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Updated: May 26, 2020

Exactly a year ago, we had our world premiere of “Lightning Dreams: The Electrum at Gibbs Farm” at the Boston Museum of Science “When Science and Art Collide: Lightning Strikes” event. The Electrum sculpture’s engineer Greg Leyh ofLightning on Demandflew in from San Francisco for the event, and the MOS resident tesla coil expert, Daniel Davis, gave us all a show to remember in the Theater of Electricity after the screening. The complete event Photo Gallery.

L: "Neon" Ed McAllister. R: Daniel Davis, MOS and Greg Leyh, Lightning on Demand

The weeks leading up to the event were busy with networking, social media, and my first attempts at blogging. Friends connected me to local artist “Neon" Ed who generously donated a bunch of scrap neon for our Theater of Electricity demonstrations. Bert Hickman contributed several of his Captured Lightning works to the MOS for the event. On November 6th, Ethan Gilsdorf’s article about our event came out in the Boston Globe and we also made June Wulff’s Picks-of-the-week list. When Greg arrived that evening, I brought him straight to the MOS where he and Daniel Davis immediately launched into intense conversation about voltages and potentials, followed by a VIP tour of the Theater of Electricity.

Daniel Davis and Greg Leyh talk shop inside the twin spheres of the Van de Graaf generator

The next day Greg and I got to check out Harvard’s Wyss Institute with Eric Wehner, Greg’s former cohort at Survival Research Labs. We saw some incredible biomorphic work and lots of fun and very expensive toys including insect cameras and James Weaver’s electron microscopes. We then visited plasma artist Wayne Strattman’s South End Studio. Over lunch at Flour Bakery (of course!) Greg shared some funny stories about his current job at Google and his interactions with a guy there named Larry. At Google, Greg figures out how to get the juice into the buildings full of servers that run the internet - all of our video sharing, social media, etc. Can’t think of a better guy for that job!

Photo Credit: Ken Kinna

The big event: The MOS Cahners theater was packed. Several of our production team were in the house, including Eric Masunaga of Modulus Studios and Composer P. Andrew Willis, not to mention local steampunks who turned out to show their support of the turn-of-the-century technology. Lisa Monrose, who heads up Special Events and Adult Programs at the MOS, introduced the evening. I thanked everyone for coming, and the curtain went up. The film looked and sounded great. Following the screening, Greg gave a presentation about his Lightning Foundry project which involves building twin tesla coils - the tallest physically possible - on land that he has purchased in New Mexico. Then Daniel Davis moderated a panel discussion.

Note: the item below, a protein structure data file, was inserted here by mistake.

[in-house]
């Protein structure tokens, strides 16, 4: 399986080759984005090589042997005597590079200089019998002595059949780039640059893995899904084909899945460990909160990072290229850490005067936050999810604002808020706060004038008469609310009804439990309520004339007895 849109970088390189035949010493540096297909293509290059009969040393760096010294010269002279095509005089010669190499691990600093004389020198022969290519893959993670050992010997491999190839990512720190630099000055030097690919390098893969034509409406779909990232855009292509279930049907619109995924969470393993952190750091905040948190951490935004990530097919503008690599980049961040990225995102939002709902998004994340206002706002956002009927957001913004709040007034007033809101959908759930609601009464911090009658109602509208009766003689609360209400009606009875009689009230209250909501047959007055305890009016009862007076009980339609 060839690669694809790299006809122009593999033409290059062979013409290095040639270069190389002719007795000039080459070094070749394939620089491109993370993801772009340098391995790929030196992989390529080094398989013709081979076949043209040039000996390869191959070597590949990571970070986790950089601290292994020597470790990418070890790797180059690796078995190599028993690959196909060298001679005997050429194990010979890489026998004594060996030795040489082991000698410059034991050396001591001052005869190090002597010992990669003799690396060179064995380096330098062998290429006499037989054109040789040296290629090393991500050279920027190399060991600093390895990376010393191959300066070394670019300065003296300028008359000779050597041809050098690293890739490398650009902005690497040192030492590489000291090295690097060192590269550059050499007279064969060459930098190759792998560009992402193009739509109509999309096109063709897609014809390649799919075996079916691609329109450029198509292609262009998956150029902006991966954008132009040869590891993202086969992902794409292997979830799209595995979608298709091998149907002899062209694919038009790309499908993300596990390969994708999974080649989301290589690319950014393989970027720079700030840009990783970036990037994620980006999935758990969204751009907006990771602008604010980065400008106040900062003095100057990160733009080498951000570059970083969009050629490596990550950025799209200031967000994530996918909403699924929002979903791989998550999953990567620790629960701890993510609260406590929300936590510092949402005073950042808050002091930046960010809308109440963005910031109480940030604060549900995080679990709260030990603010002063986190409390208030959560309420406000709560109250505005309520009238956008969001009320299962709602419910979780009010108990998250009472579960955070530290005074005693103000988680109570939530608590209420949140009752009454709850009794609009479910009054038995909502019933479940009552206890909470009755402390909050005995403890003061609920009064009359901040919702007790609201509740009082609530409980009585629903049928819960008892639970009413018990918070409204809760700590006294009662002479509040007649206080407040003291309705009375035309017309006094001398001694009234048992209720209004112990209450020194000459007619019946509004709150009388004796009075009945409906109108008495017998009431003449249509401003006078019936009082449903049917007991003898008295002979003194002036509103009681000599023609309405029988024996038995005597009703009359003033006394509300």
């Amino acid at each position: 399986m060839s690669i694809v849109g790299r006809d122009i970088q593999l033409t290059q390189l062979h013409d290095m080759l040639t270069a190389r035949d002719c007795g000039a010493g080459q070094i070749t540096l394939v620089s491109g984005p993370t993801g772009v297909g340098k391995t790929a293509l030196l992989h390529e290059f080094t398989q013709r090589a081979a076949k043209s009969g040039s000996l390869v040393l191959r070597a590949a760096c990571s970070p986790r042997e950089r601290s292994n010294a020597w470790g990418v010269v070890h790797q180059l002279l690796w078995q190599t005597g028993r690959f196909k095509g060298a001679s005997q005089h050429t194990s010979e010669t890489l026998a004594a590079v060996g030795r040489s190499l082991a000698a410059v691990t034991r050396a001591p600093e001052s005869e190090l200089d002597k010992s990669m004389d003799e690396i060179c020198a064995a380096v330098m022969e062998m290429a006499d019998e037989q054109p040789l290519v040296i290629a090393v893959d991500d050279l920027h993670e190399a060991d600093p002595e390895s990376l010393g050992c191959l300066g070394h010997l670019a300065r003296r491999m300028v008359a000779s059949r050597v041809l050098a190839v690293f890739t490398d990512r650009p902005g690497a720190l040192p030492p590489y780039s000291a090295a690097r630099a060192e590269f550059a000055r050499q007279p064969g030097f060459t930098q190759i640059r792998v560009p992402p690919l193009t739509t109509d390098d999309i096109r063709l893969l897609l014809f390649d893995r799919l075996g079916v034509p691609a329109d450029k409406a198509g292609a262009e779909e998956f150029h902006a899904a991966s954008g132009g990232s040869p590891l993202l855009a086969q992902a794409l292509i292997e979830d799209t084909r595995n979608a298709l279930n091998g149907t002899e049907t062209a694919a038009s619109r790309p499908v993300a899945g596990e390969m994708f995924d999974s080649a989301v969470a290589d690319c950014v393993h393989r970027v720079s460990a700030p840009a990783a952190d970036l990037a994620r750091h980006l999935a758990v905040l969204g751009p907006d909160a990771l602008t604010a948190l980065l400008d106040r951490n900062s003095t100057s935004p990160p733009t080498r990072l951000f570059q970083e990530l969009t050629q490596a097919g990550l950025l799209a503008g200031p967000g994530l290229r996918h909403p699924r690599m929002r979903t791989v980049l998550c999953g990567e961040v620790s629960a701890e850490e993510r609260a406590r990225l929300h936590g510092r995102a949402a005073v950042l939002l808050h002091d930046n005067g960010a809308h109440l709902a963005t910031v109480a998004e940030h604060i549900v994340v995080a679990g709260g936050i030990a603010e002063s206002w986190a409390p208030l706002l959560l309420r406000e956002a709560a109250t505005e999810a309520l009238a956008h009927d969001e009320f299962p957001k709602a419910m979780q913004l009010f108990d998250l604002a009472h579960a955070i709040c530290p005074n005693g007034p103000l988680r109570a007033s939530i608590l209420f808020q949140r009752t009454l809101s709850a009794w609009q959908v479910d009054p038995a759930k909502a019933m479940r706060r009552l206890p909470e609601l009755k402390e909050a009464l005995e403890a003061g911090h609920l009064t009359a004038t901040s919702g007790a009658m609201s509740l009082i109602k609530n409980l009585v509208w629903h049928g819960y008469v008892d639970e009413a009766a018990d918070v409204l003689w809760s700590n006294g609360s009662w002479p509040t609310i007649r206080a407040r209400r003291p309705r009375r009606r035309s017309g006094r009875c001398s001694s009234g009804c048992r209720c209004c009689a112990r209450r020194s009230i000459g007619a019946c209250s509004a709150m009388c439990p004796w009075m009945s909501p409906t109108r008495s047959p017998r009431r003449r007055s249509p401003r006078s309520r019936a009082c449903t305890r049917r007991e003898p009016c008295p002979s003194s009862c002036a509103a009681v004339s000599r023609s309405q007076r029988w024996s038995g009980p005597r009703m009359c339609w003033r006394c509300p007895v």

Photo Credit: Ken Kinna

The event moved to the Theater of Electricity, where Daniel gave us all a spectacular show. Fun volunteers allowed their hair to stand on end, and of course no one will forget the magnetic charge experiment that nearly devolved into a catfight. I finally worked up the courage to go inside a Faraday cage and get zapped by lightning, making up for the missed opportunity nearly 15 years ago when I had the chance to go inside the Electrum sculpture and didn’t. Winners of the Steampunk fashion contest got their turns inside the Faraday cage and I’m pretty sure I spotted Dave Strickler and Steve Hollinger in there as well. It was an awesome night, definitely one of last year’s highlights. 

Photo Credit L-R: Murray Robinson, Ken Kinna

A lot has happened in the year since. The ASKlabs network keeps growing and we are developing ambitious new independent documentary film projects that we hope will impact public engagement with cutting-edge science. You can find out more here in our Spring/Summer 2013 Newsletter.

Thanks for your support!

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